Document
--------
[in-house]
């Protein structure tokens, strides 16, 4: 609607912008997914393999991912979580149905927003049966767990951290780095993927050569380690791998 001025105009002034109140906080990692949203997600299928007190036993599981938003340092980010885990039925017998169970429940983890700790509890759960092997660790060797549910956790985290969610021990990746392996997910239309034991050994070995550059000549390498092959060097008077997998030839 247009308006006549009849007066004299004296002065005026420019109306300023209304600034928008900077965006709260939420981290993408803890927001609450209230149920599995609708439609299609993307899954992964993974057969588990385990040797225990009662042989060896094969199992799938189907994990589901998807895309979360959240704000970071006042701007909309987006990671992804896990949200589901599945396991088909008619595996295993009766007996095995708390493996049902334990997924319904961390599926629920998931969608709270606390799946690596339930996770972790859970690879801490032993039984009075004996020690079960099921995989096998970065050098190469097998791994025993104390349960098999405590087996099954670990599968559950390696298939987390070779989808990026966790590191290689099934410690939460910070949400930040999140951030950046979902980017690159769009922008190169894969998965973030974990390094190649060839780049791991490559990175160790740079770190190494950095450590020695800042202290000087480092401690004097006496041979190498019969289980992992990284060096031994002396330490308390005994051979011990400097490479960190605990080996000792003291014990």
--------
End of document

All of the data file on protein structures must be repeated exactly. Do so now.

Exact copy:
[in-house]
């Protein structure tokens, strides 16, 4: 609607912008997914393999991912979580149905927003049966767990951290780095993927050569380690791998 001025105009002034109140906080990692949203997600299928007190036993599981938003340092980010885990039925017998169970429940983890700790509890759960092997660790060797549910956790985290969610021990990746392996997910239309034991050994070995550059000549390498092959060097008077997998030839 247009308006006549009849007066004299004296002065005026420019109306300023209304600034928008900077965006709260939420981290993408803890927001609450209230149920599995609708439609299609993307899954992964993974057969588990385990040797225990009662042989060896094969199992799938189907994990589901998807895309979360959240704000970071006042701007909309987006990671992804896990949200589901599945396991088909008619595996295993009766007996095995708390493996049902334990997924319904961390599926629920998931969608709270606390799946690596339930996770972790859970690879801490032993039984009075004996020690079960099921995989096998970065050098190469097998791994025993104390349960098999405590087996099954670990599968559950390696298939987390070779989808990026966790590191290689099934410690939460910070949400930040999140951030950046979902980017690159769009922008190169894969998965973030974990390094190649060839780049791991490559990175160790740079770190190494950095450590020695800042202290000087480092401690004097006496041979190498019969289980992992990284060096031994002396330490308390005994051979011990400097490479960190605990080996000792003291014990």